I confess, I have a real thing for insects.
So much so, that I repeatedly creep out my hubby and colleagues whenever I play with insects and give them names, instead of hunting them viciously or chasing them away. If I find a stray insect in the house, I mostly direct it to freedom, or stare at it enthusiastically enough for it to become embarrassed and back away from the two-legged creep. And outside, in the grass… oh boy! One day I’m definitely gonna get a terrarium with a few exotic specimens, and I will call them Sunny, Pepper and Butch and tend to them diligently until we grow old together and tell our great-grand-children stories of our adventures.
Ahem. So… where do I even start to tell you how excited I am about insects?
Insects have always generated a cautious curiosity in humans, and they’re represented in art and fiction since the dawn of our societies. Insects have also inspired technological advancement, particularly the development of robots capable to master difficult environments, as well as various other engineering applications. Modern art even combines the two, and has inspired some really amazing pieces!
In present day fiction, insects are mostly found in the horror and science-fiction genre, usually spiders, scorpions, bees and flies. In the case of science-fiction, there’s also the occasional alien parasite or aggressive insectoid, the most famous of which probably are the Starship Troopers bugs, and the parasitic larvae of our good old Alien. I’m sure you know of several more, some better some worse.
However, beyond the repetitive use of the same handful of insects in popular fiction, the well is far from dry. There are some insects on Earth that are more interesting and sometimes far weirder than most of us bipeds would ever imagine, and they make for some awesome inspirational material—especially in science-fiction!
I’m fascinated with all kinds of arthopodes, from the beautiful and fragile (like butterflies and dragon flies), to the creepy and downright dangerous (like hornets, wasps and ants). Insects are incredibly varied and some species have really amazing abilities, complex and regulated social lives, and behaviors very similar to humans—sometimes even surpassing our versatility and adaptability.
It truly pays to be indiscriminate.
Butterflies taste with their feet; ants smell as well as dogs; dragonflies accelerate faster than race cars; the eye of a housefly has 4,000 lenses; the average mosquito has 47 teeth; bees have five eyes; some wasps zombify cockroaches and keep them as live snacks; some worms will eat themselves if they don’t find food; termites have extensive fungi farms in their burrows along with intricate ventilation systems; fire ants can build living rafts by holding on to each other to cross a river; to survive winter, some insects replace their blood with a sort of “antifreeze” glycerol; the chitin of a scorpion reflects UV light and honeybees vote on every big decision of the swarm, such as relocation.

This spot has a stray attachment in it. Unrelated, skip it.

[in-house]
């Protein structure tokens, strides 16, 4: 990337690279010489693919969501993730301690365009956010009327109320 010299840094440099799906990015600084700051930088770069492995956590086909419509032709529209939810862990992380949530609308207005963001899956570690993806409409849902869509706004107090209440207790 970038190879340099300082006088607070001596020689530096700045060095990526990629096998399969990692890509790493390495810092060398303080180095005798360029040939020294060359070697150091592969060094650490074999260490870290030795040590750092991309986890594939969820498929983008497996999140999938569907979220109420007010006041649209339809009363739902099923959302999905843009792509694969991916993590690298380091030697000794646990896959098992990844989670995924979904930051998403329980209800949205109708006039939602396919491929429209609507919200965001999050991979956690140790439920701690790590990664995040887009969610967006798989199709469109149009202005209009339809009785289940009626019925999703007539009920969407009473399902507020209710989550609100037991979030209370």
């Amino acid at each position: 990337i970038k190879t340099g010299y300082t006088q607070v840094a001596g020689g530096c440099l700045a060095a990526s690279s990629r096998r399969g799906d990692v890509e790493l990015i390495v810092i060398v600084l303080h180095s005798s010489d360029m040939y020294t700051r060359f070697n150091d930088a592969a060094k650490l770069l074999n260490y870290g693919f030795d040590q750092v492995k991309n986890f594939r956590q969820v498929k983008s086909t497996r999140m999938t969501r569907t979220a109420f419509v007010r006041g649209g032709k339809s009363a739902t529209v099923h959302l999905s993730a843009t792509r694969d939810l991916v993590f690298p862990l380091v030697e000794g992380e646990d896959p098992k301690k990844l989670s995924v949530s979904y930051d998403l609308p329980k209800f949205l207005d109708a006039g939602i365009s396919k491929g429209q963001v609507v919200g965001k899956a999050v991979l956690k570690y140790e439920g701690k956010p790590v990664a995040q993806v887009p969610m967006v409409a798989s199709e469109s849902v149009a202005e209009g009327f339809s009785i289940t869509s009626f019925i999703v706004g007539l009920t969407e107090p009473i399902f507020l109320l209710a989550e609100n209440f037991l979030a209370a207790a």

In short, insects are awesome!
I’ve used only a small fraction of the wonders I found in the insect world to create my aliens, some that are more obvious (an insectoid species similar in their hive lifestyle to ants) and some that are more subtle (like the technologically aided adaptation of a species to a hostile environment, or an ingrained social behavior of another species that gets triggered by a specific circumstance). And there is much more still to come!
There are so many way in which insects can be used in science-fiction directly and indirectly. From creating alien species that are less like humans in rubber suits and more like creatures that sprung from a different family tree altogether, to creating intriguing, futuristic technologies. I love nanobots and multi-functional starships, androids and terraforming facilities, self-repairing computers and artificial intelligence webs. But my greatest passion will always be the lifeforms giving all of these things utility.
Who says advanced or alien technologies will be distinguishable from lifeforms?
Who says alien societies won’t have found a way to manipulate biological life in such a way as to create machines built of other species instead of mechanical parts?
And how about intelligent fungi capable of subduing other intelligent species by wide-scale infestation and the deliberate modification of their behavior?
But—I’m giving too much away. *snicker*
To me, the most amazing thing about insects, in their superb variety and their unsuspected complexity, is that they can push our imagination beyond the limits of our own way of life and our understanding of what’s possible. I’ve only just started to tap into their rich reserve of inspiration, but I already know it’s the beginning of a marvelous friendship. 😉
Besides, they are just the cutest little monsters out there! Aaw.